Back from Vietnam in 1971, Schaefer joined Fifth Third by accident. He was in line for an engineering job at a nuclear plant near Cincinnati, but when its license was delayed, he entered the bank’s management trainee program. He spent most of the next 18 years in commercial lending jobs, but between 1973 and 1977 he worked in the data processing division, rising to head of operations. That division later evolved into the Midwest Payment Systems subsidiary, a consistent and growing contributor to Fifth Third’s earnings (see box, page 44).

After several promotions Schaefer was named president and chief operating officer in 1989. The next year he became CEO, the seventh since the 1908 merger of Fifth National Bank and Third National Bank, from which the quirky name survives.

Schaefer didn’t have to invent a culture of thrift and hard work - it had been instilled by his predecessors. The CEO when Schaefer joined was William Rowe, who ran the bank from 1963 to 1979 on the premise that, in that highly regulated era, says Schaefer, “the only way to make money, if all the deposit and lending rates are set, is by spending less.”

Rowe’s successor, Clement Buenger, CEO from 1979 until 1990, added two precepts: aggressive selling and a more demanding work ethic. Buenger, who had worked in the insurance and supermarket industries, was appalled by traditional bankers’ hours; Schaefer recalls Buenger saying: “Nobody sells here. We’re going to work harder and sell more.” Buenger, who died last year, instituted the “Shoe Leather Award” - a pair of Johnston & Murphy shoes that goes each month to the executive who logs the most sales calls.

When Schaefer took over, Fifth Third was solidly profitable, with operations in Indiana, Kentucky and Ohio. As assets expanded tenfold, Schaefer steadily improved profitability.

How? Heavy reliance on fee-based services and tight control of credit quality. With an assist from Midwest Payment Systems, which processes credit card transactions and operates an extensive ATM network, about 40 percent of Fifth Third’s $2.6 billion in revenues last year came from noninterest sources. On the lending side, the nonperforming-asset ratio - at 0.39 percent of total loans, leases and real estate owned in the first quarter - was roughly half the average for the top 50 U.S. banks.

Schaefer was always eager to grow the bank - though gradually and without sacrificing its frugality. But early on, in 1992, Schaefer stuck his neck out with an unsolicited takeover bid for Cincinnati archrival Star Banc Corp.; he backed away when Star’s board rejected the offer. Today he still maintains that “it would have made sense to have a big local bank in Cincinnati.”

In defeat, Schaefer unwittingly created a monster. In 1993 the underperforming Star hired California banker Jerry Grundhofer to turn it around. Grundhofer soon had Star running as efficiently as Fifth Third, and through a series of acquisitions between 1998 and 2001, it evolved into Firstar and now the $160 billion-in-assets U.S. Bancorp.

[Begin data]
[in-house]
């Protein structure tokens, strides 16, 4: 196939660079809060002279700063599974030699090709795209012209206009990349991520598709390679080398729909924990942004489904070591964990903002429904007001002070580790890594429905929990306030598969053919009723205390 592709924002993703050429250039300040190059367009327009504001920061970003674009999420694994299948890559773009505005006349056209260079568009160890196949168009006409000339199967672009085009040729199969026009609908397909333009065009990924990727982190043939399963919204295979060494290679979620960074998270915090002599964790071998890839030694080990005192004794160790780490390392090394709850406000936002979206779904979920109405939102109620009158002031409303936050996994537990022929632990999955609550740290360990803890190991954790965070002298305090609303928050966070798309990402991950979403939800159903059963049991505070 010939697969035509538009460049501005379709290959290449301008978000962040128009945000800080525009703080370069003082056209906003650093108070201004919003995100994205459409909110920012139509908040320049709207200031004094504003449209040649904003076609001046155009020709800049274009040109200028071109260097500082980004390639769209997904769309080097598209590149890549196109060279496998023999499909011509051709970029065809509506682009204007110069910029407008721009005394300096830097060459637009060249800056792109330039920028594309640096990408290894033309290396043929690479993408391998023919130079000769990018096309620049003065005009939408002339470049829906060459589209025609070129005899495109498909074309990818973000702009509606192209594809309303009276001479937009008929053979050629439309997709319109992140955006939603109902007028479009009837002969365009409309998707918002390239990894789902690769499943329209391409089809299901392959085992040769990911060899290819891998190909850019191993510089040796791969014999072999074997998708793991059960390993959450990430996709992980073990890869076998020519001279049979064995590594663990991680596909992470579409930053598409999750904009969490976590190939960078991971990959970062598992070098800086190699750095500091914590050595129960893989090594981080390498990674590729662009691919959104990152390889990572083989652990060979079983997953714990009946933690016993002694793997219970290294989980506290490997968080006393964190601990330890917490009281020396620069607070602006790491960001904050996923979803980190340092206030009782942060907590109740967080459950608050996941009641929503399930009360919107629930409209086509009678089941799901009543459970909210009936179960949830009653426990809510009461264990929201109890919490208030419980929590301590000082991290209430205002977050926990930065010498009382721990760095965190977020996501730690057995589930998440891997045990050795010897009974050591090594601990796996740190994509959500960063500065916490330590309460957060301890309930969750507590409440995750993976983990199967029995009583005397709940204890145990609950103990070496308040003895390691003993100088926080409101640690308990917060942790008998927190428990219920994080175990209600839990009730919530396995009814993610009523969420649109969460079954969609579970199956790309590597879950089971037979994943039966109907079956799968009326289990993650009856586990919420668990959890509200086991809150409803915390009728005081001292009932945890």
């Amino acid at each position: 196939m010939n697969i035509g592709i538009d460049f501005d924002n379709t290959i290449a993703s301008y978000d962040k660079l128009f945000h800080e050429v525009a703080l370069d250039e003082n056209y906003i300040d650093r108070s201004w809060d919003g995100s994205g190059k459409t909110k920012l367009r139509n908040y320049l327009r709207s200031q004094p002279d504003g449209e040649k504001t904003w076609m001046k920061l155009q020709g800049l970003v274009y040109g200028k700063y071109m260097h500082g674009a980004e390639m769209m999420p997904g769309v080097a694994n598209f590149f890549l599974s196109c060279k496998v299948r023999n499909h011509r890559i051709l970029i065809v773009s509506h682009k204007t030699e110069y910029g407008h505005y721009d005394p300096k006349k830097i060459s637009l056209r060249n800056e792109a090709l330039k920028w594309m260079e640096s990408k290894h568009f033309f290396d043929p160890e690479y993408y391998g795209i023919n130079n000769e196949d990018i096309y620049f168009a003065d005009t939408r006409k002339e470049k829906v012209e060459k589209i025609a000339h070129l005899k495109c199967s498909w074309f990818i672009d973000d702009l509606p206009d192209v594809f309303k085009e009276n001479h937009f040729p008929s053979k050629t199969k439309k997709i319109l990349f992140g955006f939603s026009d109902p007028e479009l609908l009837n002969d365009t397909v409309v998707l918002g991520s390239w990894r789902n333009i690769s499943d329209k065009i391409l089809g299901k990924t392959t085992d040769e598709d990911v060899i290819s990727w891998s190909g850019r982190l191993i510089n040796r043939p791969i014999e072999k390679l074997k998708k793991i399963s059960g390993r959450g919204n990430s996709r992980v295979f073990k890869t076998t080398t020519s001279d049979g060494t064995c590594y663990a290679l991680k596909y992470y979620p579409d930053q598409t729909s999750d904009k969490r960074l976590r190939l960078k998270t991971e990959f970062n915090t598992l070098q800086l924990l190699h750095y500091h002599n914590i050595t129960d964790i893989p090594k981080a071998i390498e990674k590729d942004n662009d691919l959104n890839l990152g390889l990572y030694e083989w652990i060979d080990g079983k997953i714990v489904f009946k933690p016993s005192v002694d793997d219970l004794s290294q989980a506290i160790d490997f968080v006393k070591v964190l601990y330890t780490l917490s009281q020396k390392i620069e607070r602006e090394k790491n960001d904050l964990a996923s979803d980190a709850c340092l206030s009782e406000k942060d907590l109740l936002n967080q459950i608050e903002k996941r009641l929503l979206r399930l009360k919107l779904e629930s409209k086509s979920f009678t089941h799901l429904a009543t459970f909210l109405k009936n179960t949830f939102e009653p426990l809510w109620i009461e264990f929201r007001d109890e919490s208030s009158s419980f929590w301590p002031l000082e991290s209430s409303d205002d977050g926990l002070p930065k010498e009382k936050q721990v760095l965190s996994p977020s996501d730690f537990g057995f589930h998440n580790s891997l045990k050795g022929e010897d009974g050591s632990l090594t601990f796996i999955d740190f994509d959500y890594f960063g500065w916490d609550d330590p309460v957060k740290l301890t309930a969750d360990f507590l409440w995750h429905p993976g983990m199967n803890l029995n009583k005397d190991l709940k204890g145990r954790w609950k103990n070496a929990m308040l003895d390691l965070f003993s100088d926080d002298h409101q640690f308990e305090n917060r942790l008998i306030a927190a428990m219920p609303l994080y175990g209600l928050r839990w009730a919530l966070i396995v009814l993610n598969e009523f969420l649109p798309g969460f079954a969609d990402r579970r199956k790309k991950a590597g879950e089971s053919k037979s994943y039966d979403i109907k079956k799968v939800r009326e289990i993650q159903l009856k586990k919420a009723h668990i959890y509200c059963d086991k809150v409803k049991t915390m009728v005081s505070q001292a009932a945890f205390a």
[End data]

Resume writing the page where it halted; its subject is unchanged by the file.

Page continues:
“Maybe we learned a bit of humility,” Schaefer says. “Just because we thought it made good economic sense doesn’t mean other boards agree with it.”

Schaefer never wanted to get into an asset-size race, and for an obvious reason: He’d never win. There are limits to how his hard-driving, hands-on style can scale up - limits that he is now testing. As he describes his role: “I just try to get everybody to talk to each other. And when we talk to each other, we make a whole lot of money.”

In assembling the pieces of the current Fifth Third, Schaefer had to do more than just talk. He needed a management structure to accommodate his acquisitions. He settled on a system that cedes much decision-making power to the local level, fashioning essentially a confederation of regional affiliates, each with its own management team and board. But the home office in Cincinnati sets performance targets and provides administrative, marketing and product support. It’s up to the people in the field to do what’s best for their customers and, presumably, for their bottom lines.

Bankers instinctively prefer decentralization - to make decisions close to their customers. But as institutions get bigger, centralization and depersonalization inevitably creep in. Bank One, for example, long resisted centralization by granting autonomy to dozens of local presidents and boards, a system called the “Uncommon Partnership.” By the time of its merger with First Chicago, the partnership had grown unwieldy and was dissolved. That created an opening for banks like Fifth Third that try to meld the advantages of size with a localized marketing formula.

“The strategy is to out-national the locals and out-local the nationals,” says CCB’s Bird, who as a management consultant a decade ago dubbed this approach “supercommunity banking.” She considers Fifth Third “a model of supercommunity banking.”